– The biggest challenge has been and is time management. I have to balance writing with my other passions: family, coaching, and teaching. Plus, I type really slow, so getting my ideas from my head to paper to the laptop takes a long time. Finding time to sit down and write continuously is difficult. As a second year teacher, I spend a lot of my time making lesson plans and grading papers. I try to work in an hour or so of writing every night, even if it’s just a paragraph or two.
– Tell us something more about your main character Julie Ayers? Is she close to someone from your real life?
– Julie Ayers starts her journey as a happy-go-lucky fifteen year old girl. She is a freshman in the small town of Sunset, Ohio, based off of my hometown of Sunbury. Julie loves her family very much, and she is loved by others just as equally. She has an infectious attitude that touches nearly everyone she comes into contact with. Julie is very athletic, and enjoys cheerleading and playing basketball. Through the series we will watch her grow from a girl into a confident young lady. She is based on four central people, Buffy the Vampire Slayer, Frodo Baggins, Harry Potter, and twenty plus years of working with high school track and field girls. Throw them all in a blender, sprinkled with my imagination, and there stands Julie.
– How much time did you need to finish the story and to publish it?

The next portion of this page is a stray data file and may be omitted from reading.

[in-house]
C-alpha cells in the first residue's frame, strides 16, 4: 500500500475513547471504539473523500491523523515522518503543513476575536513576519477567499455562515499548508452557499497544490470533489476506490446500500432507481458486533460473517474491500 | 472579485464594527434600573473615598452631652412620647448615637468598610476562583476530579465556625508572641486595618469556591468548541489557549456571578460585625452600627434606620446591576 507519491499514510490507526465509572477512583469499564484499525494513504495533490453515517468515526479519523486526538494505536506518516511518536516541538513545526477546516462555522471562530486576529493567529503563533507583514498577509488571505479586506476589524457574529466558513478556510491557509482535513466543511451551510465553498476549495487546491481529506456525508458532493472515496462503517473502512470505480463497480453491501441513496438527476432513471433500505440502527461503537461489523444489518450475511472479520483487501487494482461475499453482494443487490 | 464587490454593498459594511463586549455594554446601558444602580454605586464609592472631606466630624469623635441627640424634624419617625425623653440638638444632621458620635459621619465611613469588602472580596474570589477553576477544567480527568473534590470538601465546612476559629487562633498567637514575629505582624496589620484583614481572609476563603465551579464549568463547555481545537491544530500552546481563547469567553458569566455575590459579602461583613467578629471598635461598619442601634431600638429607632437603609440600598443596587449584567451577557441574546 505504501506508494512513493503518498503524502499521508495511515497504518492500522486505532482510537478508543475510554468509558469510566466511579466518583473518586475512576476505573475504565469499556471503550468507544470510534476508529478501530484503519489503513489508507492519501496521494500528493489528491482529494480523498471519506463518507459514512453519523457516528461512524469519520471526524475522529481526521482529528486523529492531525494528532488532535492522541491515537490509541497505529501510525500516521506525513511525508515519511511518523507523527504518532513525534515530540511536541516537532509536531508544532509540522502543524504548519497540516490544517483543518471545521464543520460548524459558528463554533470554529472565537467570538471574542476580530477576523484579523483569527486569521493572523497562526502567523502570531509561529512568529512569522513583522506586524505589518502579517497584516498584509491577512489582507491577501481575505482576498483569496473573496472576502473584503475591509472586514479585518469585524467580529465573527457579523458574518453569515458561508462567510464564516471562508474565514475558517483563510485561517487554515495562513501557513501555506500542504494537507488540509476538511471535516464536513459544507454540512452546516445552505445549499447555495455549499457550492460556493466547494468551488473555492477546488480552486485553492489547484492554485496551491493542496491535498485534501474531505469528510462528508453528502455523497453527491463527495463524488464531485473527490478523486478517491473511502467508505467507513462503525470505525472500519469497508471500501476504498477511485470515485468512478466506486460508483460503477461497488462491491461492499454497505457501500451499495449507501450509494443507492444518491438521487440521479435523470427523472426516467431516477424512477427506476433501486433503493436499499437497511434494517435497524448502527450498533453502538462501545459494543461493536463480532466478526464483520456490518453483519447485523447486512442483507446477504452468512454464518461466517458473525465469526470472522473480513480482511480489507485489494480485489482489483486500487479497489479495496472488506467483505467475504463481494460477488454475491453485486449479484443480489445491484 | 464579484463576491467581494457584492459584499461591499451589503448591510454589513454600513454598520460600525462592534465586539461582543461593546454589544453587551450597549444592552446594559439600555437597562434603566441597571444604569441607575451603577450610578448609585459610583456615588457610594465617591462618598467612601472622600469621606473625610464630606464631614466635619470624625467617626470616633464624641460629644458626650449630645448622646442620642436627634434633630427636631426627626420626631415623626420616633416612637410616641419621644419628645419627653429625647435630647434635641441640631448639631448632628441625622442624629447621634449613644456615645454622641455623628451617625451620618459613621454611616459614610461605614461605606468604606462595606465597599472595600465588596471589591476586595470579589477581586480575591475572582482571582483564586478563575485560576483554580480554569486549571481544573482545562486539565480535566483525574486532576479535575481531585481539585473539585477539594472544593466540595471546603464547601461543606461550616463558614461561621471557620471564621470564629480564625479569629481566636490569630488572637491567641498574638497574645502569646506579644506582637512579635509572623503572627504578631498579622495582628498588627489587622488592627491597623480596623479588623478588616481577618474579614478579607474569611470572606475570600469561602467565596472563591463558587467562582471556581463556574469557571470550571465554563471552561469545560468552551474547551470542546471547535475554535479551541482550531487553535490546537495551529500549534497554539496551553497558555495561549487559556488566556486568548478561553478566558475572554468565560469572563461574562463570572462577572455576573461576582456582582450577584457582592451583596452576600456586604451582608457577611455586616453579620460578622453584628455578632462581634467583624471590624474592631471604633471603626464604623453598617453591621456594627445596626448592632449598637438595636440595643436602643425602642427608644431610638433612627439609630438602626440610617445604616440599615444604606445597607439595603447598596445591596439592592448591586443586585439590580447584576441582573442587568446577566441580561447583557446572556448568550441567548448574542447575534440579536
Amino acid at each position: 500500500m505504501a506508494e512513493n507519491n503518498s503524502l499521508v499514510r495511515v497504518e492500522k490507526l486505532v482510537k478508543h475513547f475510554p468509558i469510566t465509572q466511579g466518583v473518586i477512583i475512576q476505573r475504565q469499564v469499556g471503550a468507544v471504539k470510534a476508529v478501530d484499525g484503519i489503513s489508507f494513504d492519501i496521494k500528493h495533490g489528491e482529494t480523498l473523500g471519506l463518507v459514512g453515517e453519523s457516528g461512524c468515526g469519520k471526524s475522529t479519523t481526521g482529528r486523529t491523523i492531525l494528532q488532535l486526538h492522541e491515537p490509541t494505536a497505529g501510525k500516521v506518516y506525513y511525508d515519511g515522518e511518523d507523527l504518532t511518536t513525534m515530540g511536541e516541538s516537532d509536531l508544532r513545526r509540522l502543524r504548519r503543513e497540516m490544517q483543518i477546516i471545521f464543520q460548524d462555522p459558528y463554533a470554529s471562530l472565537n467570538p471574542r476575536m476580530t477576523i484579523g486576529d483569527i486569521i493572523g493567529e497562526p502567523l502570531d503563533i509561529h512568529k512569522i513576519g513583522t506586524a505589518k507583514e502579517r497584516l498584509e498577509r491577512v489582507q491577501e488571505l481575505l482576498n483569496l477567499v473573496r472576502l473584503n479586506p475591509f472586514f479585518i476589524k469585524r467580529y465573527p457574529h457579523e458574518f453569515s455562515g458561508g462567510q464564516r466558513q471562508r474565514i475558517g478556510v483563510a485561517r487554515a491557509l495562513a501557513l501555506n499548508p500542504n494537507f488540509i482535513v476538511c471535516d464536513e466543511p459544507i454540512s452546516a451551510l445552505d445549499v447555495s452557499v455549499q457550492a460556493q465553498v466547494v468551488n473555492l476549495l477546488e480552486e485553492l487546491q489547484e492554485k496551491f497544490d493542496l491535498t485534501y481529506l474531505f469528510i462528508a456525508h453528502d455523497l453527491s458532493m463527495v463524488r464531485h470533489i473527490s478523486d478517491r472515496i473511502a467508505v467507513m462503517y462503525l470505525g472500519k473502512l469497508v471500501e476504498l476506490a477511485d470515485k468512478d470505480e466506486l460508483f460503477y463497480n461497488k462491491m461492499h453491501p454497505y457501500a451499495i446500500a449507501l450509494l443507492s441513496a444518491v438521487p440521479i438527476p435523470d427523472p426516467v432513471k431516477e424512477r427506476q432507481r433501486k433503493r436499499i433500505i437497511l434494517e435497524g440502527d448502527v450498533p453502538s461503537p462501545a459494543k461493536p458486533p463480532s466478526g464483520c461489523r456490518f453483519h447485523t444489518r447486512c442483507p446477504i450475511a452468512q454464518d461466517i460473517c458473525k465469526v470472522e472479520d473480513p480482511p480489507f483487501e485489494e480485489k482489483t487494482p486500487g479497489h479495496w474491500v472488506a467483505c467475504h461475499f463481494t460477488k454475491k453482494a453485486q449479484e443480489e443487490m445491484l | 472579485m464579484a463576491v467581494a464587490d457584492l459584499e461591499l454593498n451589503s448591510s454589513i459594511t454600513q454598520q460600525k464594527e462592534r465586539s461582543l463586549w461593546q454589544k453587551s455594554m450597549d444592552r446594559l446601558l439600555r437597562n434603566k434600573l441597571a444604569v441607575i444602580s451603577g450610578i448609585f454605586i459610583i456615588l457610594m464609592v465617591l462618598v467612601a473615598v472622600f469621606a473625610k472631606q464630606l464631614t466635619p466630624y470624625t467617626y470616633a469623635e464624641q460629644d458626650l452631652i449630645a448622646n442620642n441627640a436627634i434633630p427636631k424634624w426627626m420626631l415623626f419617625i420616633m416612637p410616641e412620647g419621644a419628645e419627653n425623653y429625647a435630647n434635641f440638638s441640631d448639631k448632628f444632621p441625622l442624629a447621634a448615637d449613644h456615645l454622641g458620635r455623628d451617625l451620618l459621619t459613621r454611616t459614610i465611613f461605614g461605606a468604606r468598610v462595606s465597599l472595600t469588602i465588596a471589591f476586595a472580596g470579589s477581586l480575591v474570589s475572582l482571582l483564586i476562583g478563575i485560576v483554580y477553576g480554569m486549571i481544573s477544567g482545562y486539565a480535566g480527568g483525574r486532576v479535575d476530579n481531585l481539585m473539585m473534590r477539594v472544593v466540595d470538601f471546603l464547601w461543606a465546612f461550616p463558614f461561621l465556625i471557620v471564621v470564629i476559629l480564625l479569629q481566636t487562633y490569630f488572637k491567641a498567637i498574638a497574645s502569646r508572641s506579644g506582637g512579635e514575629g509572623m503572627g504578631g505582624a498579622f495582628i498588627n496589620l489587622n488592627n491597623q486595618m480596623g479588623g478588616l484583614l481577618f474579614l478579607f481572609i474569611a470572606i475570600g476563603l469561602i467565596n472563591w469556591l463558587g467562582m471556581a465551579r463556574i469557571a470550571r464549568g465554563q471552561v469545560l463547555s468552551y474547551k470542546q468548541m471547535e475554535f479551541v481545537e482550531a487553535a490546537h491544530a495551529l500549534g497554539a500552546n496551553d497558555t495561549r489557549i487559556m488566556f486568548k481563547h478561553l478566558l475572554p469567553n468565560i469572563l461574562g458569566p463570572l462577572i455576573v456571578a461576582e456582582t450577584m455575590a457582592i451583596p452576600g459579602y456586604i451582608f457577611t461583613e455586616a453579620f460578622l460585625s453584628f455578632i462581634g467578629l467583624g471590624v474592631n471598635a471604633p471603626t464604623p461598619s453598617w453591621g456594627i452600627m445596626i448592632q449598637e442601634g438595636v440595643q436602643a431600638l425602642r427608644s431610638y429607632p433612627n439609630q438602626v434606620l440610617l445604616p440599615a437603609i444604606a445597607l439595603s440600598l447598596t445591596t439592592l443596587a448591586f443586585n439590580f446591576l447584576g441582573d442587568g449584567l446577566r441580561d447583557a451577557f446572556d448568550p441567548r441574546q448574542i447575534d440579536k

– It took me seven years to outline the entire six book series, write my first draft, edit three times (during one edit I decided to change the main character from Marcus Campbell to Julie Ayers. That took a really long time), and get published. I found the second book much easier since all of the “leg work” was done. It took me a year to finish book two.
– Who are you?
– Who I am is a complicated question. On the surface I am Joe Evener, in my second year as a 5th grade Social Studies and Language Arts Teacher at Big Walnut Intermediate School in Sunbury, Ohio. I live with my wife of thirty-two years, Bronwen, in Central Ohio. I am the father of two sons, Joey and Jacob, and grandfather of two, Jacob and Jamison. I graduated from The Ohio State University in 2009 at the age of forty-four, and earned my master’s in 2011. I have been the head coach of the Big Walnut girls’ track and field team for 21 years. Besides writing and coaching, I enjoy reading, and traveling with family and friends.
Beyond that, however, I am a dreamer. I had the dream to change my surroundings, left cushy jobs at two different major companies to go to college and follow my dream of becoming a teacher. While there, I was inspired with my early developed love of reading classics such as Treasure Island, Ivanhoe, Robin Hood, The Hobbit, Lord of the Rings, Robinson Crusoe, and Gulliver’s Travels; and in between being a husband, father, grandfather, working part-time jobs, coaching, and going to school fulltime, I chiseled out my own fantasy novel.